25th Anniversary Plenary Lecture IV

Chair: Reinhard Carius, Jülich Forschungszentrum

Thursday 16:45–17:30

Substitutional Doping of Amorphous and Nanocrystalline Semiconductors

Martin Stutzmann

Walter Schottky Institut, Technische Universit√§t M√ľnchen, Am Coulombwall 4, 85748 Garching, Germany

The discovery 40 years ago that hydrogenated amorphous silicon can be substitutionally doped with phosphorus and boron to create pronounced n- or p-type conduction was not only an unexpected scientific surprise but also has opened up the way for commercial applications such as thin film transistors and solar cells in the field of amorphous semiconductors. Because of this fundamental importance, many investigations have been devoted to a better understanding of this phenomenon, and it became clear that doping in amorphous silicon is fundamentally different than in its crystalline counterpart. Also attempts to achieve a similar doping in other amorphous semiconductors beyond the group IV materials Si, Ge, and C have been unsuccessful or inconclusive at best.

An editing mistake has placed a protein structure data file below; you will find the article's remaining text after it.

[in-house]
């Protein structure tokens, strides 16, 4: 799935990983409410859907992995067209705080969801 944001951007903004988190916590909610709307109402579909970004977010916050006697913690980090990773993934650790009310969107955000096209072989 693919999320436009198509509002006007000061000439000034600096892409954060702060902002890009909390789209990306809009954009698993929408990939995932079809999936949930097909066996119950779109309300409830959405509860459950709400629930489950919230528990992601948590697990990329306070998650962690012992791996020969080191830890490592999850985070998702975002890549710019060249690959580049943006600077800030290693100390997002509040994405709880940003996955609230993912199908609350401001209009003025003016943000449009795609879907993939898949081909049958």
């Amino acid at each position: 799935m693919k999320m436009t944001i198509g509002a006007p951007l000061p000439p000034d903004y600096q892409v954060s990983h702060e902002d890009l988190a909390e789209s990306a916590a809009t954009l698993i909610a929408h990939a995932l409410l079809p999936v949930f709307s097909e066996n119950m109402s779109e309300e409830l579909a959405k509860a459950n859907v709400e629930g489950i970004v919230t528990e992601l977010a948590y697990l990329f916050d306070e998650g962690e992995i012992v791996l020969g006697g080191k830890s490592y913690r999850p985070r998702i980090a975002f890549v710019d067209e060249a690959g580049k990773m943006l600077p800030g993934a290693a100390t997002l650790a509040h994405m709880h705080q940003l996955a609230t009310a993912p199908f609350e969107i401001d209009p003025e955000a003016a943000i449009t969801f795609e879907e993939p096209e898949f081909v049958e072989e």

Also in modern nanotechnology, substitutional doping of semiconductor nanocrystals or nanowires has turned out to be more complicated than expected, and again numerous studies are under way trying to shed more light on the microscopic mechanisms governing this important process.

Using amorphous Si and Si nanocrystals as model materials, we will summarize fundamental experimental observations and theoretical concepts made and developed over the years to describe substitutional doping in disordered solids. The current understanding in these model systems may be helpful for a better control of electronic properties in other disordered semiconducting material systems of current interest.

Keywords: disordered network, nanocrystals, doping, substitutional donors, doping efficiency, auto-compensation.